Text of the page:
It takes only a cursory glance at recent headlines to see that the Russian bear has not only awoken, but is angry, quite possibly rabid.
Not content to merely create chaos in rewriting the map of Eastern Europe, or to panic its neighbours farther afield with constant bomber flights across their flanks, the Russians have also recently turned their sights to the far north.
In mid-March, no less than 80,000 Russian troops (yes, that eighty thousand number is correct, at least according to TASS, one of Russia’s official news agencies) were involved in an airborne exercise in the Arctic.
Billed as a “snap check of combat readiness,” Russia’s Northern Fleet, Airborne Forces and multiple other formations made a massive display of getting ready to fight in the north, going so far as to land airborne troops in places such as the Franz Josef Land archipelago in the High Arctic.
More than 55 ships and submarines took part, with 110 airplanes and helicopters. The exercise was, at least theoretically, intended to assess the capability of the Northern Fleet to ensure Russia’s military security in the Arctic, but the more realistic purpose of the exercise could be more accurately construed as cold-weather sabre-rattling.
Not much is possible in terms of a proportional response by Canada to a Russian Arctic exercise of that scope. Meanwhile, the opening of the military’s long-awaited deep water port at Nanisivik, Nunavut, at the entrance to the Northwest Passage, has been delayed again, this time until 2018. It was originally scheduled to open in 2012.
That’s not to say Canada has backed away from the fight entirely. Beyond our naval deployments in the ongoing effort by the North Atlantic Treaty Organization to deter Russian expansionism in Eastern Europe, the Canadian government has been very active on Twitter lately, opposing Russian aggression with a series of demonstrably hardline tweets.
The first was this tweet by the Canadian delegation to NATO in August, making a sarcastic objection to Russia’s continuous—but lame—denials that their soldiers were involved in the turmoil in eastern Ukraine:
The cyberspace war of words has grown even more adamant since then. Consider, for example, this tweet from the Department of Foreign Affairs, Trade and Development:
It’s been more than a year since Russia annexed the Crimean Peninsula by invading the country, semi-covertly, with a large military force stripped of Russian flags and insignia. Shortly after taking military control, it held a referendum which indicated that Crimea’s citizens overwhelmingly wanted to become a part of Russia. Canada’s bellicose twitterers have something to say about that, too:
There is some doubt Putin will reverse his course on imperial expansionism solely due to Canada’s staunch tweets. So, NATO is making its opinion known in a serious way as well: with big guns and heavy armour. As a part of Operation Atlantic Resolve, American M1 Abrams main battle tanks, F-15 Eagles and A-10 Warthog tank-killers have been deployed to Lithuania, Estonia and Poland, NATO allies who currently fear Russia’s intentions.
While NATO has stopped short of sending heavy weapons into the Ukraine, Canada has contributed to helping the war-torn country defend itself by sending night-vision goggles so the Ukrainians can watch the Russians sneak across the border, even when it’s super dark out.
Beyond the twitter war, Prime Minister Stephen Harper also recently threw down a gauntlet of sorts. “Canada will not forget Vladimir Putin’s reckless actions in Ukraine. Any solution to the current crisis will need to respect the territorial integrity, sovereignty, independence and constitution of Ukraine,” said Harper. “Whether it takes five months or 50 years, Canada will never recognize this annexation as being the genuine will of the Ukrainian people. We have instead maintained our call that the Putin regime cease the destabilization campaign it has orchestrated and fully withdraw from Crimea and eastern Ukraine.”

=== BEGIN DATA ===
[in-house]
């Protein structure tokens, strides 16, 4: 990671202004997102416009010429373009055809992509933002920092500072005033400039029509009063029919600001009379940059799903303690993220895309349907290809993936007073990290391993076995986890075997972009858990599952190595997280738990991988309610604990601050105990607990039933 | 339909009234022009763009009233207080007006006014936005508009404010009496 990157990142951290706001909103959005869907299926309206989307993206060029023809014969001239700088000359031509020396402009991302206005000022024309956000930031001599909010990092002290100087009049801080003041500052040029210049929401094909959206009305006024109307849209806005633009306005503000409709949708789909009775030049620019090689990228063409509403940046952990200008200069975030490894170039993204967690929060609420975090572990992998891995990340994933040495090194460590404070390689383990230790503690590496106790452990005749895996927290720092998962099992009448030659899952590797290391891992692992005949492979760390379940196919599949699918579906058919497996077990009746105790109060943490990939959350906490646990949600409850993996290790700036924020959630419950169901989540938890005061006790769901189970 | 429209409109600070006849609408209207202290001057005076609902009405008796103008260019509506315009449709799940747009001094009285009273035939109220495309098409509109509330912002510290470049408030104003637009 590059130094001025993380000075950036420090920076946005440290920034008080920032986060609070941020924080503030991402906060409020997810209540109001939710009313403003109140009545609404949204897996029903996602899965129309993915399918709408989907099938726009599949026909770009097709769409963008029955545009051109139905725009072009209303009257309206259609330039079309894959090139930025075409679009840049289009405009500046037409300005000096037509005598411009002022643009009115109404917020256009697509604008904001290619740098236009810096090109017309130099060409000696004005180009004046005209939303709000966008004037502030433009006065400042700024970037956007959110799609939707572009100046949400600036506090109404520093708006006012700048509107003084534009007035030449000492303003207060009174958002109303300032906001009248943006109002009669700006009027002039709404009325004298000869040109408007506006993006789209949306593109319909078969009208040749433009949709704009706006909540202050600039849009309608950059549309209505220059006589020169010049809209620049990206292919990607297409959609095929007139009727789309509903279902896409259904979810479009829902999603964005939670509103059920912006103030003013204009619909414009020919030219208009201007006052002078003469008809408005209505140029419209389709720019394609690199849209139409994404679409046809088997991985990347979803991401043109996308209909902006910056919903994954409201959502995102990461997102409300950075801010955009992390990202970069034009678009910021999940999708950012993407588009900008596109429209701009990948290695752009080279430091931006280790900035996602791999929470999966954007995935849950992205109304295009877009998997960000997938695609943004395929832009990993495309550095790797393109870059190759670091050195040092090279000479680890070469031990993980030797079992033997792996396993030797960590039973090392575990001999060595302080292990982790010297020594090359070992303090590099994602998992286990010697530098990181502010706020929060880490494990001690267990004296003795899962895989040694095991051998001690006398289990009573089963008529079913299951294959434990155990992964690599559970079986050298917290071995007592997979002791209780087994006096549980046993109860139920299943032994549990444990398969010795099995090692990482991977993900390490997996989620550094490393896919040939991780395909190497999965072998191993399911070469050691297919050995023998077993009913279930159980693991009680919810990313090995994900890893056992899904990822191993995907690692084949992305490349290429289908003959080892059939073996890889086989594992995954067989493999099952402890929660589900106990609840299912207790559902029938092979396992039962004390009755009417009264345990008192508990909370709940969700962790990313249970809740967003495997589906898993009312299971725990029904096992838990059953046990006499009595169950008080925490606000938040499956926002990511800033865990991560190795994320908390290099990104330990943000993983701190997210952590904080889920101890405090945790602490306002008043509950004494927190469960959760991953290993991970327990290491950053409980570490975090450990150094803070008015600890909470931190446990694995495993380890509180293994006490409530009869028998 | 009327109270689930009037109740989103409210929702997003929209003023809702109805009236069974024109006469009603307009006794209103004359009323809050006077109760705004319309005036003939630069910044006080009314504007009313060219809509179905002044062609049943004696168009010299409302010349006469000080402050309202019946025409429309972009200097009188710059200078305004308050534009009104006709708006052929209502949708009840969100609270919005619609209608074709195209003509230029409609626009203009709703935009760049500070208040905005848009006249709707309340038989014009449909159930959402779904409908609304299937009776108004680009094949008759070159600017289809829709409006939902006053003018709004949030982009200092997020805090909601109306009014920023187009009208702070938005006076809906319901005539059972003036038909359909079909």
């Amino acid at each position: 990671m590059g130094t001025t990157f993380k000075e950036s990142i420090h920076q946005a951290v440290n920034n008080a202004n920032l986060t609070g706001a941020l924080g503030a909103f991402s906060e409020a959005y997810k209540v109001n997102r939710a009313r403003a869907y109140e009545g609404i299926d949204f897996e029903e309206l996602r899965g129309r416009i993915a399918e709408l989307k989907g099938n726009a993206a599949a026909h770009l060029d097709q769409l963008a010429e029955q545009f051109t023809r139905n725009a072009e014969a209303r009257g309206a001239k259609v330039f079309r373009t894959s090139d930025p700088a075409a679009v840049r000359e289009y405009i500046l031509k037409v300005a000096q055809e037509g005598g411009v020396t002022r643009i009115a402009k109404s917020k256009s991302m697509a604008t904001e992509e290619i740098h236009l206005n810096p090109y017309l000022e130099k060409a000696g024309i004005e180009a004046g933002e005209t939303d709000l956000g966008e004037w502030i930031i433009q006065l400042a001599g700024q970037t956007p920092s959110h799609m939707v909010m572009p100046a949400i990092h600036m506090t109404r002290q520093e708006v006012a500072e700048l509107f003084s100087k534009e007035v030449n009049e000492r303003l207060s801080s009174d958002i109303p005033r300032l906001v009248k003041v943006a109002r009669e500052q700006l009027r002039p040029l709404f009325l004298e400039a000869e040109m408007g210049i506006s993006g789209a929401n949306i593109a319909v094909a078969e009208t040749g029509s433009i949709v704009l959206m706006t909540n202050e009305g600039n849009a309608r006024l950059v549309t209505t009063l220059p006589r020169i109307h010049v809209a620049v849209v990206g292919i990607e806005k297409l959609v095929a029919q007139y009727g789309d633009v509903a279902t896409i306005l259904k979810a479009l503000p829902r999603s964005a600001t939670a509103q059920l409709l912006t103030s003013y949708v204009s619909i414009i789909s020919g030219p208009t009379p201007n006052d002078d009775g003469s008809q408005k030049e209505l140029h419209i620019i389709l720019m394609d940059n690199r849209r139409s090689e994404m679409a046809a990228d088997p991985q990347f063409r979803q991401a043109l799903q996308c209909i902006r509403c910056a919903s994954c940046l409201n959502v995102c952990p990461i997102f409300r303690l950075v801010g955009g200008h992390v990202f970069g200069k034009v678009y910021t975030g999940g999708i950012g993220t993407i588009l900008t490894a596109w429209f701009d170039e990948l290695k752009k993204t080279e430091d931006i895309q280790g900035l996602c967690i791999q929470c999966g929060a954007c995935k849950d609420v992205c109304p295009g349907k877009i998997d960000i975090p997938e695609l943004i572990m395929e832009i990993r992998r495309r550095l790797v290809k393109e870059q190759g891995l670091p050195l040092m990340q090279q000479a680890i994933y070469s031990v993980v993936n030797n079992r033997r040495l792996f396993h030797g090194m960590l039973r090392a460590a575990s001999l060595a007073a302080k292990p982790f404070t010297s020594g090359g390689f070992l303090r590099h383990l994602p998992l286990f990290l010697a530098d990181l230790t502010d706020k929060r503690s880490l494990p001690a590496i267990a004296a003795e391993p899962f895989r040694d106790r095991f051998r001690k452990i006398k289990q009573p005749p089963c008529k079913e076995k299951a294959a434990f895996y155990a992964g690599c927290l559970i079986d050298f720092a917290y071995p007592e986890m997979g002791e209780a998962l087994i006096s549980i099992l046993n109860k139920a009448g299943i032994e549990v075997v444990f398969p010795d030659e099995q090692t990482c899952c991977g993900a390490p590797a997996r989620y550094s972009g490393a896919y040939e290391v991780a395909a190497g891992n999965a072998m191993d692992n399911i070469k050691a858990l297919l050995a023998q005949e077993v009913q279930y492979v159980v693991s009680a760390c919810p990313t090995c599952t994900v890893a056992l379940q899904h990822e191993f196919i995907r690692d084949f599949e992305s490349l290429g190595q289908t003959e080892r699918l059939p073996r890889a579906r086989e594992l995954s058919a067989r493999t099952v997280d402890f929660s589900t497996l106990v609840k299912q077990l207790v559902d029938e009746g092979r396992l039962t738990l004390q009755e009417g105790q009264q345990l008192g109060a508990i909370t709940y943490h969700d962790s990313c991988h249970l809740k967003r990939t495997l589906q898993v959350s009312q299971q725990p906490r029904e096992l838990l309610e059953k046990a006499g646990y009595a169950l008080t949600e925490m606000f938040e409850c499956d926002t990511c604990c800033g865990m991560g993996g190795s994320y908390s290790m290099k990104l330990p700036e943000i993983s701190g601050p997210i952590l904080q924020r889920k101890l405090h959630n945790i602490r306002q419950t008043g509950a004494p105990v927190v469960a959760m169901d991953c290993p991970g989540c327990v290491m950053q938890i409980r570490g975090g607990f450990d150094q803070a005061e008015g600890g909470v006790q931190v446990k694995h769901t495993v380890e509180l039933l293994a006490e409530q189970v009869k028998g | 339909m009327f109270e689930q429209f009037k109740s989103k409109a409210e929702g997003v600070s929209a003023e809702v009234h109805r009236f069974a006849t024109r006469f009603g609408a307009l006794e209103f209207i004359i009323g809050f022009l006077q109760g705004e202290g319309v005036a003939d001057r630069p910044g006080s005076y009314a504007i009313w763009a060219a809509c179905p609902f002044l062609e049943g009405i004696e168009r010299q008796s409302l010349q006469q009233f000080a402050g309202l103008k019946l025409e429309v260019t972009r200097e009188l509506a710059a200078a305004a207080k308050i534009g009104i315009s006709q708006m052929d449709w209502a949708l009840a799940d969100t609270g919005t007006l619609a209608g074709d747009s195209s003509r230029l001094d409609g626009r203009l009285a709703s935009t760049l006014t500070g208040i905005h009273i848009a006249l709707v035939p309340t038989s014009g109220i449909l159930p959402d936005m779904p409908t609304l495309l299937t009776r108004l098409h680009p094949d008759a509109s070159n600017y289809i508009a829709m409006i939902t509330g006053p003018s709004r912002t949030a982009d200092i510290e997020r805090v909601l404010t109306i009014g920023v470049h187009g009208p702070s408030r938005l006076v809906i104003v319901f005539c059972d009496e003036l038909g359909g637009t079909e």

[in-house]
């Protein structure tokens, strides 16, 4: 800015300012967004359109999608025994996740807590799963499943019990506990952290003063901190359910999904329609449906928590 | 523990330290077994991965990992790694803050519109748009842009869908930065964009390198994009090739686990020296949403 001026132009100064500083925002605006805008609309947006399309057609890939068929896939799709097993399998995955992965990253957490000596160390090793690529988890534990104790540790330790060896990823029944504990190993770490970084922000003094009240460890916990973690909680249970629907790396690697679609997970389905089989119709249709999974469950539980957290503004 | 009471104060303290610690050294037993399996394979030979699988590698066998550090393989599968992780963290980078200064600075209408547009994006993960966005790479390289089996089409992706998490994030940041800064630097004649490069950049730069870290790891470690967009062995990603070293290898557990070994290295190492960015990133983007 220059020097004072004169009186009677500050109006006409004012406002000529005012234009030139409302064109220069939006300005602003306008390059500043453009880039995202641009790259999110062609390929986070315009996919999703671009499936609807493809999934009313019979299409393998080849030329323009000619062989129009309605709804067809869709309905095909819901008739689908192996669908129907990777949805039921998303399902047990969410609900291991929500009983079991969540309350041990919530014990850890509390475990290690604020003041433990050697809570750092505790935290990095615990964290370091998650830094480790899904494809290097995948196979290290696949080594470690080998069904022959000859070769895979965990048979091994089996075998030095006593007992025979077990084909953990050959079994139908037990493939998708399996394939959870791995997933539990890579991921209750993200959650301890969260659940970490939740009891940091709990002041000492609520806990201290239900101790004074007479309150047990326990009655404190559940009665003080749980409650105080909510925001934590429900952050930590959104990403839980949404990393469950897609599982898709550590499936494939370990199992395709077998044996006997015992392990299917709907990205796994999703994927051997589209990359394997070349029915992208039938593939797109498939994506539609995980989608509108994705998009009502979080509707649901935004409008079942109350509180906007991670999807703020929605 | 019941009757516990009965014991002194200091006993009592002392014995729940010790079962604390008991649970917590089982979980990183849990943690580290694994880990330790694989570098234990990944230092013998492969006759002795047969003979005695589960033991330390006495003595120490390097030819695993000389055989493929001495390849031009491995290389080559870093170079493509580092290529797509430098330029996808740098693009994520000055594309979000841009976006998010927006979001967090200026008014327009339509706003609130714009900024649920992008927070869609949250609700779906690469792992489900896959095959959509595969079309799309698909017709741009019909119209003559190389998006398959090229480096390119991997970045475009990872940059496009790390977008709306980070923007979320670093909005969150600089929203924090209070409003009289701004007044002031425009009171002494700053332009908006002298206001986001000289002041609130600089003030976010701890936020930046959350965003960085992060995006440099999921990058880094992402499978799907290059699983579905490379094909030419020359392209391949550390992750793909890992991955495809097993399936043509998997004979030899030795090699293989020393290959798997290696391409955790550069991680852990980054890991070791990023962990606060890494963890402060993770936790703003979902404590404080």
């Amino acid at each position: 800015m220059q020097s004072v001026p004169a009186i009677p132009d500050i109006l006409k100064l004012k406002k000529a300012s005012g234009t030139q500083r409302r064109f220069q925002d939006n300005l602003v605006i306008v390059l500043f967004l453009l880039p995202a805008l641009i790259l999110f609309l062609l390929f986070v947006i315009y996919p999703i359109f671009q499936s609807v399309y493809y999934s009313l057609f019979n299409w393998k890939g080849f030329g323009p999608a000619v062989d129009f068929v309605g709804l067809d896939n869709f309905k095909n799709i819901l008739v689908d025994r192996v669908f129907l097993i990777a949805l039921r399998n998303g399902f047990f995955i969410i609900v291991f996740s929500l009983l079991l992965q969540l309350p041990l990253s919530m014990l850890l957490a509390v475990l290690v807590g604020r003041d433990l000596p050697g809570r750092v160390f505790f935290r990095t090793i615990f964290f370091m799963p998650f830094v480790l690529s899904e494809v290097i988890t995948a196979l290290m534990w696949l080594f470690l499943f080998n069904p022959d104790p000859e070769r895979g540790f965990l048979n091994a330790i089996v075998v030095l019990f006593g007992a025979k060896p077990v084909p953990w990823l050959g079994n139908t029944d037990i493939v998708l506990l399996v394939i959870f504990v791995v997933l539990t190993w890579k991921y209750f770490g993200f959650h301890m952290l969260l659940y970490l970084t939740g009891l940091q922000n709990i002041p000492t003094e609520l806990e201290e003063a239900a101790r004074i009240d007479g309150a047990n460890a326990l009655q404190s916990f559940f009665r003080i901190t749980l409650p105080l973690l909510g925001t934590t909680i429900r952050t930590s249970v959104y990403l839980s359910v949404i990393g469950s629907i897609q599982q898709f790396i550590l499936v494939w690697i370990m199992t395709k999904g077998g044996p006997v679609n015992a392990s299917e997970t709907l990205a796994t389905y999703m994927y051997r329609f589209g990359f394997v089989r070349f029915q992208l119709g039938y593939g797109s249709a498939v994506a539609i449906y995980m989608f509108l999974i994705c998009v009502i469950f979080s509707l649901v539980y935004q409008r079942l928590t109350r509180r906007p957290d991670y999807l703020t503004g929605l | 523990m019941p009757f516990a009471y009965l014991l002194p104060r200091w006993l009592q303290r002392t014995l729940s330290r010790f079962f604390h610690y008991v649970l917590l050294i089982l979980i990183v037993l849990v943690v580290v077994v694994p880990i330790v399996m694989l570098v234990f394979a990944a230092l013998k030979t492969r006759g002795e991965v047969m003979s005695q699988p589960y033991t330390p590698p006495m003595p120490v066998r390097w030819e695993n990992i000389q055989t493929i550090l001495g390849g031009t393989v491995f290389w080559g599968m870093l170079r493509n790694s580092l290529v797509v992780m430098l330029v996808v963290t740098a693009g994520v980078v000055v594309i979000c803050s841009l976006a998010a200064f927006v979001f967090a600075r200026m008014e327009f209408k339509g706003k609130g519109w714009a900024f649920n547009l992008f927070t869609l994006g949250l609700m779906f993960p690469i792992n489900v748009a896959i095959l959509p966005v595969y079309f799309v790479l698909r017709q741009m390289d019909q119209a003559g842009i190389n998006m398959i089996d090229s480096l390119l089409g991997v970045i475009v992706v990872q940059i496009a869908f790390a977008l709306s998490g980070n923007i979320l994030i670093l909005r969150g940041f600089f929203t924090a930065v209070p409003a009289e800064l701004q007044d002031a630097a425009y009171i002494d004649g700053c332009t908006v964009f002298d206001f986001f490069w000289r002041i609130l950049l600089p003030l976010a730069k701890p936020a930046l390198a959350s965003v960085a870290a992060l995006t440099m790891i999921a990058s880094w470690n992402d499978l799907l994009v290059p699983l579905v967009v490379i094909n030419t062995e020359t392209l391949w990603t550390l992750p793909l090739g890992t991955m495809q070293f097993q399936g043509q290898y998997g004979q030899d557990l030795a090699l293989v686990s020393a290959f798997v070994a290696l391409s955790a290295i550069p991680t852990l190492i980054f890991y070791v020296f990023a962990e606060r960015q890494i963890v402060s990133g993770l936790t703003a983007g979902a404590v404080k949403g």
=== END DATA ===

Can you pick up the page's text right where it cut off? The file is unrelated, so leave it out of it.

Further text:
As Harper rightly notes, Canada’s role in attempting to deter further expansionism has put Canadians out in the field, in harm’s way. “In support of NATO measures in response to Russian aggression,” he said, “Canada has played a leading role in deploying air, land and maritime forces in the area to promote security and stability in Eastern and Central Europe, as part of the Alliance’s assurance measures.”
The most recent direct confrontation between Russia and Canada occurred when HMCS Fredericton made its transit of the Black Sea as a part of a NATO operation. While some controversy exists concerning what actually happened, Minister of Defence Jason Kenney maintains that there have been “a number of interactions between the Russian Federation and the NATO fleet in the Black Sea.” In early March, Kenney reported that an aircraft passed 500 feet overhead, and that earlier, Fredericton was trailed by “a confirmed Russian military intelligence vessel.”
In news from Canada’s other conflict, the one in Iraq, the battle against the Islamic State of Iraq and the Levant (ISIL) will continue for at least a year and will expand to include bombing in Syria.
News from the ground in Canada’s shooting war is pretty scarce. Not only is reporting from the immediate region somewhat difficult, but the Canadian Armed Forces have been reticent to allow journalists the access to which they are accustomed.
However, the counter-culture periodical Vice has interviewed a “Canadian commander” involved with flying the Auroras.
It turns out that the substantial Canadian military contingent at Camp Canada is sometimes treated to Tim Hortons. “We have had the odd Timmies run,” the commander told Vice. “In fact, I think just yesterday, the senior leadership organized a Timmies run from the local Tim Hortons in Kuwait City, which was a huge boost to morale for everybody.”
Who knew there was a Tim Hortons in Kuwait?